18. Nurse staffing agencies coordinate most placements of per diem and travel nurses with Arizona hospitals. Many nurse staffing agencies focus on providing either per diem or travel nurses. Arizona hospitals pay agencies an hourly bill rate for the work done by the agencies' nursing personnel. Agencies pass most of that bill rate directly to nursing personnel as wages and benefits, and allocate the balance to their overhead and profit. Temporary nurses' compensation is directly correlated to the bill rate paid by hospitals to nurse staffing agencies, and a decrease in temporary nursing agency bill rates results in lower compensation for temporary nurses.
19. Dozens of nurse staffing agencies work with hospitals in Arizona. Before the Registry, Arizona hospitals used to compete on price with each other to purchase temporary nursing services from nurse staffing agencies.
20. Some hospitals use third parties to coordinate their procurement of temporary nursing personnel from multiple nurse staffing agencies. Until 2004, the AzHHA Registry Program was the only major provider of such services in Arizona.
VI. The AzHHA Nurse Registry Program
21. The AzHHA Registry operates separate registries for per diem nursing personnel in Northern Arizona (mainly Phoenix) and Southern Arizona (mainly Tucson), together called the “Per Diem Registry.” The Registry also operates a registry for travel nursing personnel throughout Arizona, called the “Travel Registry.” These registries cover various types of nursing personnel, including RNs, specialty RNs, LPNs, CNAs, operating room technicians, behavioral health technicians, and sitters.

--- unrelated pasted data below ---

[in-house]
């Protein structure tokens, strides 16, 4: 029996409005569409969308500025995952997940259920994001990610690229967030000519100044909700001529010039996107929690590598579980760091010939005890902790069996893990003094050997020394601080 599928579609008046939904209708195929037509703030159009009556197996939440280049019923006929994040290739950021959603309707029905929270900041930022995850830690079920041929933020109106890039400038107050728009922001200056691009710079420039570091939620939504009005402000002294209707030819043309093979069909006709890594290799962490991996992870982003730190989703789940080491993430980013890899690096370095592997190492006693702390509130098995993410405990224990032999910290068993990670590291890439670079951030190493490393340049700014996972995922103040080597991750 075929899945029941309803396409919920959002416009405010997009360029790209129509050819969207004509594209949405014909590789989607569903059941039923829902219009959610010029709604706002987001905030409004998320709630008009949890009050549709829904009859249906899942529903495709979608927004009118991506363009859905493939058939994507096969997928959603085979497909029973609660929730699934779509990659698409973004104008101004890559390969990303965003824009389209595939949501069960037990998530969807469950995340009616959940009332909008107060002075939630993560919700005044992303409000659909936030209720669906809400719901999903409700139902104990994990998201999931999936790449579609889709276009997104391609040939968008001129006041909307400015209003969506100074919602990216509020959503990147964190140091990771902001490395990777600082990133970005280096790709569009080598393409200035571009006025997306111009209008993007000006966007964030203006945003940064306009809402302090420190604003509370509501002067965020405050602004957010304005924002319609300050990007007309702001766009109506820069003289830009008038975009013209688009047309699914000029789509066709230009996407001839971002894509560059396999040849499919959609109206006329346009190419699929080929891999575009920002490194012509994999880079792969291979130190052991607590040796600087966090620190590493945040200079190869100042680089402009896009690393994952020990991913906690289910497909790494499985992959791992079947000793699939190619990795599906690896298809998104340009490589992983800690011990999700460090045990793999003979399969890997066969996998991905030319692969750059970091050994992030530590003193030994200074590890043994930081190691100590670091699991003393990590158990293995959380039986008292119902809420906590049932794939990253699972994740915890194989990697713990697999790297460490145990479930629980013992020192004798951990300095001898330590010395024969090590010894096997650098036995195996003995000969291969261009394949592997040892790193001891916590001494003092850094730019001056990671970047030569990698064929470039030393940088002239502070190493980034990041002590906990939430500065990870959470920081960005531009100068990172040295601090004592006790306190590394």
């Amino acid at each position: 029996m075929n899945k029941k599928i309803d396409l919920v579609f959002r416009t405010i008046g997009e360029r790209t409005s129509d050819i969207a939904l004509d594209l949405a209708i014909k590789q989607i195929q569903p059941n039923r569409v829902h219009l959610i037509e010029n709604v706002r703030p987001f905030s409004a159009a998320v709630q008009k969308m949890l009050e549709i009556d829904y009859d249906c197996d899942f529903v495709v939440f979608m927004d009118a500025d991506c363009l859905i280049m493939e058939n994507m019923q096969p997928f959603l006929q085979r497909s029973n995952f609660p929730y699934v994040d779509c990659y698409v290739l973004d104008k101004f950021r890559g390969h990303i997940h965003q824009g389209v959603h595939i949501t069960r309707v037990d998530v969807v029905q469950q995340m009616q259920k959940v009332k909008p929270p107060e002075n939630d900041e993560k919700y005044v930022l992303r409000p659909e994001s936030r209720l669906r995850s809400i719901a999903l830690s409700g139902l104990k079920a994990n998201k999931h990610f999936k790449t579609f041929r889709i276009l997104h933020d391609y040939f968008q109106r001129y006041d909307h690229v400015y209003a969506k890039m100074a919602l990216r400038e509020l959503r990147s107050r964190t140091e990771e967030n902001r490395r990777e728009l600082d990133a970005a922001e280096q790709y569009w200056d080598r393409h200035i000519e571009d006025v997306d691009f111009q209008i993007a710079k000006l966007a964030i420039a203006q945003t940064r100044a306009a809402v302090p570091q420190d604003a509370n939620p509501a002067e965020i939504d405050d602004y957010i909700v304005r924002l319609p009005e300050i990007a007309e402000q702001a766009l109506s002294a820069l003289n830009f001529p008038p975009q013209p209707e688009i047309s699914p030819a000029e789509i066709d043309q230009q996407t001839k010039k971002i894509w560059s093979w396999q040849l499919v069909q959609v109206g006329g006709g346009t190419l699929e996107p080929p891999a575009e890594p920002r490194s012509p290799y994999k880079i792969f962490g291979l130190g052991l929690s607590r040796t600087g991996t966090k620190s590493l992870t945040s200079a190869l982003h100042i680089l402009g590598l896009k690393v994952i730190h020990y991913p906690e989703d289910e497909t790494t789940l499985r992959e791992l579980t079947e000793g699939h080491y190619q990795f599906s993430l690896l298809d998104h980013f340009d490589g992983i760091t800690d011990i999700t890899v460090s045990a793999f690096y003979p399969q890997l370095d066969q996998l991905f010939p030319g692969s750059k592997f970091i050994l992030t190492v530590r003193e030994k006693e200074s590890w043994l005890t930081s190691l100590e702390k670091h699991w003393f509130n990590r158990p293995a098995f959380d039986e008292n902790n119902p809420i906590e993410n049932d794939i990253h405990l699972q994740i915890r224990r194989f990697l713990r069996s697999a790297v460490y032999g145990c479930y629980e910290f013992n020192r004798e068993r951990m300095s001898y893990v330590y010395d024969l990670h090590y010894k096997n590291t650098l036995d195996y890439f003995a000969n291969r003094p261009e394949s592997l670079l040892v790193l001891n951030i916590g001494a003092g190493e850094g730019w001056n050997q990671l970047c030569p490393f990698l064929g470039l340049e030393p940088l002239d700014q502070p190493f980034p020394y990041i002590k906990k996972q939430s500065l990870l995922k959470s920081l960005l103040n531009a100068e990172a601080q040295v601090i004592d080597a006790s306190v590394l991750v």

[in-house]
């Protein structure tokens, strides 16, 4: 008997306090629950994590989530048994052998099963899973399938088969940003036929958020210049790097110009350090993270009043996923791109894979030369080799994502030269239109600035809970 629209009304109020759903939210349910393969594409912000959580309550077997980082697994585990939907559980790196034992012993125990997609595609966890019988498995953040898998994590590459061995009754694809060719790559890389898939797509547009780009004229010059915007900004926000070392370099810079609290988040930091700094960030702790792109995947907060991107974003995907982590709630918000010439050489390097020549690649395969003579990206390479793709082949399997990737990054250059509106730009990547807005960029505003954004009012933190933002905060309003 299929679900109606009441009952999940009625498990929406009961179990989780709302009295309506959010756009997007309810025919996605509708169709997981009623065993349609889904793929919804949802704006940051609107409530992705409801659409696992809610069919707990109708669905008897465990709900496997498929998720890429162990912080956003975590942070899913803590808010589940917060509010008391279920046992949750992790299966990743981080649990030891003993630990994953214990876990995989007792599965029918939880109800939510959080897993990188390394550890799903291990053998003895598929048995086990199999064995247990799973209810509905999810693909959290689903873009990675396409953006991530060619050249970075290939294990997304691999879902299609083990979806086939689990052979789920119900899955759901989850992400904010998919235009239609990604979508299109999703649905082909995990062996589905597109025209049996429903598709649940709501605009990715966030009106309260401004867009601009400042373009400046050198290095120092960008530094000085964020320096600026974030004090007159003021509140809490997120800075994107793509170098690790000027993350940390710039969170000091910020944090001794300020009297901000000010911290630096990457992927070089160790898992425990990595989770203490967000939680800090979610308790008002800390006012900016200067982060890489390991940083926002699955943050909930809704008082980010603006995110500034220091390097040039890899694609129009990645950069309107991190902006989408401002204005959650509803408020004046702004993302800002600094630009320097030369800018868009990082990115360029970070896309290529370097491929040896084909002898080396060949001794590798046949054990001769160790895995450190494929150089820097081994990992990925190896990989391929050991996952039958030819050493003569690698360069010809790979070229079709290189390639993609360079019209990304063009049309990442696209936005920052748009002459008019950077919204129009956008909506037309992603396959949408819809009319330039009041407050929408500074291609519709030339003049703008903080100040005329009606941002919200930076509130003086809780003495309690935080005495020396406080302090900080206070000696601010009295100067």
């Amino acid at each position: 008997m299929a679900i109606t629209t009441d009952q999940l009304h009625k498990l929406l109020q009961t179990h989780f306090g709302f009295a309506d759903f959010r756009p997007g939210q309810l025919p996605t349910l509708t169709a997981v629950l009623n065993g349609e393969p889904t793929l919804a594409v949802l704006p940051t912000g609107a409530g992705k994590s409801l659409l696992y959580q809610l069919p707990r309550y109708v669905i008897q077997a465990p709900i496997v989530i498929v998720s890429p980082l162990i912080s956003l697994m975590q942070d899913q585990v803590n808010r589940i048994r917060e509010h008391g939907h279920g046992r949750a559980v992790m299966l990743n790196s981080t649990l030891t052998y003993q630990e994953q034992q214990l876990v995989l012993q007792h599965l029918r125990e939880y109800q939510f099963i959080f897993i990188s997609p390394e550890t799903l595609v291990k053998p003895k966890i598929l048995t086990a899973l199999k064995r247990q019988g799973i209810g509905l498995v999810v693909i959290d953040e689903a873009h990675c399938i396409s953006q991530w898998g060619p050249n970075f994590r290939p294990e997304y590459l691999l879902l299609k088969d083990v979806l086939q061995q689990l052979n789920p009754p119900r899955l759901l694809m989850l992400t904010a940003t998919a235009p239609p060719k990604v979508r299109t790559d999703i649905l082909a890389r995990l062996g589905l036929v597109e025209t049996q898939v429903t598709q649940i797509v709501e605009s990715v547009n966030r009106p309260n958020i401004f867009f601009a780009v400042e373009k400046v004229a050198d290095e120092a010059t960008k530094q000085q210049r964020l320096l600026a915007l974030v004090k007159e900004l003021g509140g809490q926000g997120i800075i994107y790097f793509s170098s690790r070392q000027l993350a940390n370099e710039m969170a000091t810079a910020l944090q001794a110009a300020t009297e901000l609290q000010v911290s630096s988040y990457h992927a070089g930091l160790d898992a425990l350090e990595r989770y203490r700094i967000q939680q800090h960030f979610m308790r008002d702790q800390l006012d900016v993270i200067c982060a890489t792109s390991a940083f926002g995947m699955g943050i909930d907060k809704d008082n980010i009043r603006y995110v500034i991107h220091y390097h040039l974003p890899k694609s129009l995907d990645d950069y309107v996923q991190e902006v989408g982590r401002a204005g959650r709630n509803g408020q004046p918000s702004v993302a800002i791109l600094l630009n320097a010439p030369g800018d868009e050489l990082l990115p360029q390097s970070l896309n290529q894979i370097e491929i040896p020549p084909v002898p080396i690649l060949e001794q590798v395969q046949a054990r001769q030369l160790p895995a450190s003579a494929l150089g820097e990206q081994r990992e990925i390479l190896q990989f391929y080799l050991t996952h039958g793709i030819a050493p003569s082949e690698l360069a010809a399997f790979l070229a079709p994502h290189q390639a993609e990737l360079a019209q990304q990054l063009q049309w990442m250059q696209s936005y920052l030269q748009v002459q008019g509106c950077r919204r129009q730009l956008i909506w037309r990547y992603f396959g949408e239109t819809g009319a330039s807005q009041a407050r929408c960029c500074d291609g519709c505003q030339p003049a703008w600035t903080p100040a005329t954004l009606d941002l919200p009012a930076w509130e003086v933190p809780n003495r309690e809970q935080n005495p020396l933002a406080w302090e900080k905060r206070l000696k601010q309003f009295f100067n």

22. Since 2000, most of AzHHA's member hospitals have purchased services of temporary nursing personnel through the AzHHA Registry. In 2005, 65 Arizona hospitals participated in at least one part of the Registry. The hospitals then participating in the Per Diem Registry controlled approximately 80 percent of hospital beds in the Phoenix area and approximately 84 percent of hospital beds in the Tucson area. Hospitals then participating in the Travel Registry controlled approximately 78 percent of all hospital beds in Arizona. From May 2004 to May 2005, these hospitals purchased approximately 850,000 hours of per diem nursing services (worth about $43 million) and approximately 2.3 million hours of travel nursing services (worth about $116 million) through the AzHHA Registry.
23. The AzHHA Registry began in 1988 with a focus on quality assurance. The Registry seeks to provide quality assurance by establishing standards for agencies' temporary nursing personnel and agencies' personnel recordkeeping requirements. AzHHA employees monitor the agencies' quality assurance through annual audits. These audits verify that each agency properly maintains files on its nursing personnel's education, background, work experience, skill level, and references.